In a place far
enough away from flammable structures and trees (including tree roots),
a place that is sheltered from strong gusts of wind, dig a shallow pit
(you only need to go a few inches deep) a few feet larger than you want
your fire to be (if you can, it is best to dig a bit deeper and then
fill the pit back up partways with sand). Encircle the perimeter of the
pit with rocks or bricks. Have buckets of water, sand, a fire
extinguisher, or what not, on hand at all times for safety and to put
out the fire when it's all over.
lightweight and thoroughly dry material that
burns well and quickly and that allows larger sticks to ignite. Try
twigs, shaved wood, dried leaves, paper, bark, grass, dried pine
needles, broken up pine cones, dried mosses, the heads of cattails,
dryer lint, string, etc. You can also use some charcoal briquets.
thoroughly dry sticks that are thumb-sized in diameter
thoroughly dry sticks that are about wrist-sized in diameter
Larger logs that are thoroughly dry (oak, maple, ash, beech, and birch
are the best for burning)
If you use
charcoal briquets, make a flat bed out of them at the center of the
pit. Top them with a large ball of other tinder material or, if you're
not using briquets, just put the tinder in a pile at the center of the
In any case, take the small kindling and make a teepee -- a standing
triangular structure -- to surround the tinder, setting up the sticks
at 45 degree angles from the ground and leaning them against each other
in the middle. They can be lashed together at the tops, and their ends
can be sort of driven into the ground a bit to keep them steady. Leave
enough gaps to allow oxygen in toward the tinder.
Now build a cabin around the teepee. Lay two of the medium-sized
kindling sticks parallel to each other on either side of the teepee.
Then lay two more on top and perpendicular to the first two. Then lay
two more on top perpendicular to the last two, and repeat until you've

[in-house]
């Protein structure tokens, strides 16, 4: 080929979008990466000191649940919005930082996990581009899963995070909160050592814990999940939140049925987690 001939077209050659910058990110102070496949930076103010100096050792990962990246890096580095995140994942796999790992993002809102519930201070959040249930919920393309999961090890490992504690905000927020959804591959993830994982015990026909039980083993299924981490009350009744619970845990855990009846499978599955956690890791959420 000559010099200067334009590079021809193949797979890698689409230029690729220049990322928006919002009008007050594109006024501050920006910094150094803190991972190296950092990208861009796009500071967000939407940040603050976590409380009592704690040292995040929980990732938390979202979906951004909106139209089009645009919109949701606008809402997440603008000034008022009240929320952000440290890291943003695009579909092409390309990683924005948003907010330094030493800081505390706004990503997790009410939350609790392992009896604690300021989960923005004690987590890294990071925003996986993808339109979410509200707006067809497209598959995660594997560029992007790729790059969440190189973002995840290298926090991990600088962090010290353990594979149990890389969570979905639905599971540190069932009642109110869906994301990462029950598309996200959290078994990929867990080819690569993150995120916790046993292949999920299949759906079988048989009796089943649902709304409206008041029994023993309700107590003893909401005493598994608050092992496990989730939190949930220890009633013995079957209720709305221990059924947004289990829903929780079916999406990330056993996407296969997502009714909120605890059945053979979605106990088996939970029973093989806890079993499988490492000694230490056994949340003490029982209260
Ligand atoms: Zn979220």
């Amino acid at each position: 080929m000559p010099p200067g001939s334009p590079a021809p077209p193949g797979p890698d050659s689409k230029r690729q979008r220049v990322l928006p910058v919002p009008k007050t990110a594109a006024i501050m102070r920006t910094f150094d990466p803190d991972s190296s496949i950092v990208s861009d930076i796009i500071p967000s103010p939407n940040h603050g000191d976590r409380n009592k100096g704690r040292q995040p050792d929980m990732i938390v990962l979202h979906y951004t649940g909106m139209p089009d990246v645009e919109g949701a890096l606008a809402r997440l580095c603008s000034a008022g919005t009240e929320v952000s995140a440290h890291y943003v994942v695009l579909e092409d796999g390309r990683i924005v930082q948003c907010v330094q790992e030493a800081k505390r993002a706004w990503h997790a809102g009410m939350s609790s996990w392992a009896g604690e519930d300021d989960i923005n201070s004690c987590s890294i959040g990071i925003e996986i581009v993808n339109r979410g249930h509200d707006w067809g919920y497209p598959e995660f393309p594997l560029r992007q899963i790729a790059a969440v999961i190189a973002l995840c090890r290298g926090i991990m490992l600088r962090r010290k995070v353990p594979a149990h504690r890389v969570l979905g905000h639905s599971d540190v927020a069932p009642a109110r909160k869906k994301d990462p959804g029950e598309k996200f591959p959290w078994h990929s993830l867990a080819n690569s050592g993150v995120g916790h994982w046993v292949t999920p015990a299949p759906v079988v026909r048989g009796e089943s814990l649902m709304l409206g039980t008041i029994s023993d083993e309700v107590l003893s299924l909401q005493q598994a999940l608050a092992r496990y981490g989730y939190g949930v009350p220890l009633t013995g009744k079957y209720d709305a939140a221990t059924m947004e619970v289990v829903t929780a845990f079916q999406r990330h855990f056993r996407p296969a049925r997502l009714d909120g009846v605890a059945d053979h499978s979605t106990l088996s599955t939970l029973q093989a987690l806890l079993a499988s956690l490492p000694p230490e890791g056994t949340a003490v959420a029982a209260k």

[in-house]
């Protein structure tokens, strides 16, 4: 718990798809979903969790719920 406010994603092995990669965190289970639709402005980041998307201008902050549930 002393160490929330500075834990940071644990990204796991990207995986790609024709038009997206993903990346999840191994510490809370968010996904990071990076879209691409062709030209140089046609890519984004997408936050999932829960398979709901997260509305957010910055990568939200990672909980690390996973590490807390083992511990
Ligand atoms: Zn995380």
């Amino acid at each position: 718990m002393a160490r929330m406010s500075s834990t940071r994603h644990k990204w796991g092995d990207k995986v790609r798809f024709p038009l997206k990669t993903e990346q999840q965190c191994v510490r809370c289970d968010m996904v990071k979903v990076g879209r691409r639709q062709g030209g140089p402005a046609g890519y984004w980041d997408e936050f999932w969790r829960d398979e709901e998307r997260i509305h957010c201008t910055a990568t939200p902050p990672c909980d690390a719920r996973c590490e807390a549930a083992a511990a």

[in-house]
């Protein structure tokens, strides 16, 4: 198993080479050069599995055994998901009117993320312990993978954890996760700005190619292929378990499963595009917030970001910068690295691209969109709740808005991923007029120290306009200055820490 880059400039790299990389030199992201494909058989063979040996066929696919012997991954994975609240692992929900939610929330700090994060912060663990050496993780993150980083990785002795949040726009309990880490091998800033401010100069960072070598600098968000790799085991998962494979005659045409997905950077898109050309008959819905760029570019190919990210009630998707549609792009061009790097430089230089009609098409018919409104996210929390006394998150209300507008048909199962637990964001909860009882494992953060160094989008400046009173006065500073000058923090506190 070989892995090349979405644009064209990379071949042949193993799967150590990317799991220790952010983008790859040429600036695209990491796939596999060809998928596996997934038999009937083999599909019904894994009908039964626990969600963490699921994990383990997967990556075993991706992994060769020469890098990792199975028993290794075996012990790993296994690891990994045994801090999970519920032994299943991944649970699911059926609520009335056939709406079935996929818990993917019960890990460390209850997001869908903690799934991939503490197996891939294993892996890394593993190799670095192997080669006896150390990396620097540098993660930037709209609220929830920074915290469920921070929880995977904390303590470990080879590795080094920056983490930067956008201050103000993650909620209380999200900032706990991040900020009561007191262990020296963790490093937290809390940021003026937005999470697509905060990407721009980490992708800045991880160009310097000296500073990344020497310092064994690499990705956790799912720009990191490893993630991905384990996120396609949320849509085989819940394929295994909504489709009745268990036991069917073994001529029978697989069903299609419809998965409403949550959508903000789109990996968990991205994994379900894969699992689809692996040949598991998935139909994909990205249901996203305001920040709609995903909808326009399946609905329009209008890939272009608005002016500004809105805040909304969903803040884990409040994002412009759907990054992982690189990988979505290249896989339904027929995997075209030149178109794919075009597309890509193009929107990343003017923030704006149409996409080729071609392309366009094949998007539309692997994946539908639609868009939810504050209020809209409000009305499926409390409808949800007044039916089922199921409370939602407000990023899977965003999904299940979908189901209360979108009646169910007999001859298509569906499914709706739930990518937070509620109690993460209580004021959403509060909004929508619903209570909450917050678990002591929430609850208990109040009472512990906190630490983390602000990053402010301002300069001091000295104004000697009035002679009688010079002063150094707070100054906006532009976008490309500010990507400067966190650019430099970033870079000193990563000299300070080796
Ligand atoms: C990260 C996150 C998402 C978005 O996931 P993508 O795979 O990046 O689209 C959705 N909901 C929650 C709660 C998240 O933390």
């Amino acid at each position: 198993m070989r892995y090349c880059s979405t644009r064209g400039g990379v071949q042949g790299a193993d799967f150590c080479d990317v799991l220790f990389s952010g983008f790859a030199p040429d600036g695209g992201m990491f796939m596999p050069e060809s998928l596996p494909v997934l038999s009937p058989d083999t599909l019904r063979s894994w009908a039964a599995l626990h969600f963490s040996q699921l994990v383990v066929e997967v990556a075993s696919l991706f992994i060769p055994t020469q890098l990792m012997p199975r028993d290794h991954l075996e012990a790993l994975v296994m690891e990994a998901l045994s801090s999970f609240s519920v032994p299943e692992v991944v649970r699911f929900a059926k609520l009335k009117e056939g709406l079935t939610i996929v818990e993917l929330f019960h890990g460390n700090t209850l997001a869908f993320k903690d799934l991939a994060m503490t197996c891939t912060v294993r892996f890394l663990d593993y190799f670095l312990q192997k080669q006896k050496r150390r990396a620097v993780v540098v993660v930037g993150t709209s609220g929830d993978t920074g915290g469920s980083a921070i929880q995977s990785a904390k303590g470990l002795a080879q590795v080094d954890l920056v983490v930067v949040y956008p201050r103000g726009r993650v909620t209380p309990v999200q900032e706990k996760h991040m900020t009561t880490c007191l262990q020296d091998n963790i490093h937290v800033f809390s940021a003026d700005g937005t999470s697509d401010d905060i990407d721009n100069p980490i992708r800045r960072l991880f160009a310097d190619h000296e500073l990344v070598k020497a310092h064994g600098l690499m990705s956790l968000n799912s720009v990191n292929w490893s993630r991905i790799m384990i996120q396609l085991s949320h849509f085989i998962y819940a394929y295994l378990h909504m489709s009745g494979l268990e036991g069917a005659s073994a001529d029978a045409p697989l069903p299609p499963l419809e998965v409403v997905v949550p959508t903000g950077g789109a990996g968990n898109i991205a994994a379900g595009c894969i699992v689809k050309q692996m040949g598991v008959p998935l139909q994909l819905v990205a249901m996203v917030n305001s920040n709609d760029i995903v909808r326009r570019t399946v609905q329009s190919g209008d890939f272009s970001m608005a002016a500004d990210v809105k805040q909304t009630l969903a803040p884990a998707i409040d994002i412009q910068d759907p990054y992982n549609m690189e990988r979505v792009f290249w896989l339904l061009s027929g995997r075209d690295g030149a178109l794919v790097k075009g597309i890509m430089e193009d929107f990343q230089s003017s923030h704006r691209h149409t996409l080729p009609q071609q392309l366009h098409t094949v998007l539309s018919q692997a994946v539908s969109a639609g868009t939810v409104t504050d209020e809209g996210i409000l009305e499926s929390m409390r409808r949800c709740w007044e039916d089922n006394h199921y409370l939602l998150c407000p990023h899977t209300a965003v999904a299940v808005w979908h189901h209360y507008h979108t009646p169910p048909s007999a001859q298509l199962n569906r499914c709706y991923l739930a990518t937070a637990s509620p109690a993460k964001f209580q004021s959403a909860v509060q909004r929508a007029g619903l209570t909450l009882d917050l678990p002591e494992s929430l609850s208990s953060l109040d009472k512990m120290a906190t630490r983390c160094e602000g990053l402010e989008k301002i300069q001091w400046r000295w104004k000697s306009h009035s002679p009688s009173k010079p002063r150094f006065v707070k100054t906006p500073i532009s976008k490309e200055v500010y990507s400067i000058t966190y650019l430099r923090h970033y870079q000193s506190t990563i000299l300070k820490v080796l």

built a structure that is 5 layers high. Make sure the larger logs are
toward the bottom, and the smaller ones are up higher.
Lay two logs on the top of two opposite cabin "walls."
smaller kindling so that they touch the foundation of the cabin and the
logs at the top.
Drop a lit match
inside the teepee (using a candle to light it will
keep your hands away from the flames and may be less frustrating if the
matches keep going out). As the fire burns, add more wood as needed,
going from smaller to larger pieces as you go.
When the fire is over, pour water over it and pile dirt on top.
For Colorful Flames
If you want colored flames, you can do the following -- but it must be
prepared well in advance:
Pick the color(s) you want your flames to be and get the chemical(s)
needed to produce the effect. Chemicals can be gotten locally
(sometimes from stores that deal with fireplaces) or online, such as
from this place http://www.chemistrystore.com/ (offsite, will open
in new browser window). You only need "technical grade" chemicals, not
the more expensive "purified grade.":
(a bleaching powder)
sulphate (Epsom Salts)
sulphate (chromealum) mixed
3 to 1 with potassium nitrate (saltpeter)
Wear rubber glovers during this procedure. Now, add the
chemical(s), singly, to a plastic container of water for each flame
color -- adding as much as the water will absorb (about a half a pound
per gallon of water).
Soak your wood, "logs" made of tightly-rolled newspapers, or some pine
cones in the solution(s) overnight (you can also use sawdust to
sprinkle onto fire to make briefly burning colored flames. Just stir
some liquid glue into the liquid, too, and then add the sawdust. The
glue will allow chunks to form).
Take the wood/cones/sawdust out of the liquid, lay out on newspapers,
and allow to dry thoroughly (for sawdust, spread out onto sheets and
dry). Save the newspapers on which they've dried, and roll them up
tightly to form "logs," too, as they can produce pretty colors from the
chemicals they've absorbed.
Just throw these things on to your fire for pretty flames (can also be
used on indoor fires, but ventilation should be good). The chemicals
can be thrown directly onto the fire, too, for short bursts of color.